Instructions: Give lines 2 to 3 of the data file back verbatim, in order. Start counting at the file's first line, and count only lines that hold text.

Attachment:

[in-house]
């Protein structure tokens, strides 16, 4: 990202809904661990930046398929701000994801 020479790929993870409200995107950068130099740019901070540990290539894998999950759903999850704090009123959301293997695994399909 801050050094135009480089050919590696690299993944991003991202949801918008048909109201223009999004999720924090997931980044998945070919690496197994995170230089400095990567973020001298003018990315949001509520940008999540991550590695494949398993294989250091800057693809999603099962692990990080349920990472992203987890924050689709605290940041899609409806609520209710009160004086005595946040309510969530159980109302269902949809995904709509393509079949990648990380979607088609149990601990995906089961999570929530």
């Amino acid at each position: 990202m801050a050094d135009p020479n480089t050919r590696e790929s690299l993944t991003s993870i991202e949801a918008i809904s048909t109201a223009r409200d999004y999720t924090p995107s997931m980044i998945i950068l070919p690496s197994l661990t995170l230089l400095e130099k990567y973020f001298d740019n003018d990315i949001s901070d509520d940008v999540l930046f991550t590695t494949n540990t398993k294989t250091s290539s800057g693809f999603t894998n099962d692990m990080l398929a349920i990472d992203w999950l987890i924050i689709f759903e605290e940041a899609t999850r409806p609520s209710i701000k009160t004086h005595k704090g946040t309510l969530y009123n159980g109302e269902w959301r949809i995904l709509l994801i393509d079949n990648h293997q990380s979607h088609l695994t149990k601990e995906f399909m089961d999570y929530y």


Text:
């Protein structure tokens, strides 16, 4: 990202809904661990930046398929701000994801 020479790929993870409200995107950068130099740019901070540990290539894998999950759903999850704090009123959301293997695994399909 801050050094135009480089050919590696690299993944991003991202949801918008048909109201223009999004999720924090997931980044998945070919690496197994995170230089400095990567973020001298003018990315949001509520940008999540991550590695494949398993294989250091800057693809999603099962692990990080349920990472992203987890924050689709605290940041899609409806609520209710009160004086005595946040309510969530159980109302269902949809995904709509393509079949990648990380979607088609149990601990995906089961999570929530």
């Amino acid at each position: 990202m801050a050094d135009p020479n480089t050919r590696e790929s690299l993944t991003s993870i991202e949801a918008i809904s048909t109201a223009r409200d999004y999720t924090p995107s997931m980044i998945i950068l070919p690496s197994l661990t995170l230089l400095e130099k990567y973020f001298d740019n003018d990315i949001s901070d509520d940008v999540l930046f991550t590695t494949n540990t398993k294989t250091s290539s800057g693809f999603t894998n099962d692990m990080l398929a349920i990472d992203w999950l987890i924050i689709f759903e605290e940041a899609t999850r409806p609520s209710i701000k009160t004086h005595k704090g946040t309510l969530y009123n159980g109302e269902w959301r949809i995904l709509l994801i393509d079949n990648h293997q990380s979607h088609l695994t149990k601990e995906f399909m089961d999570y929530y």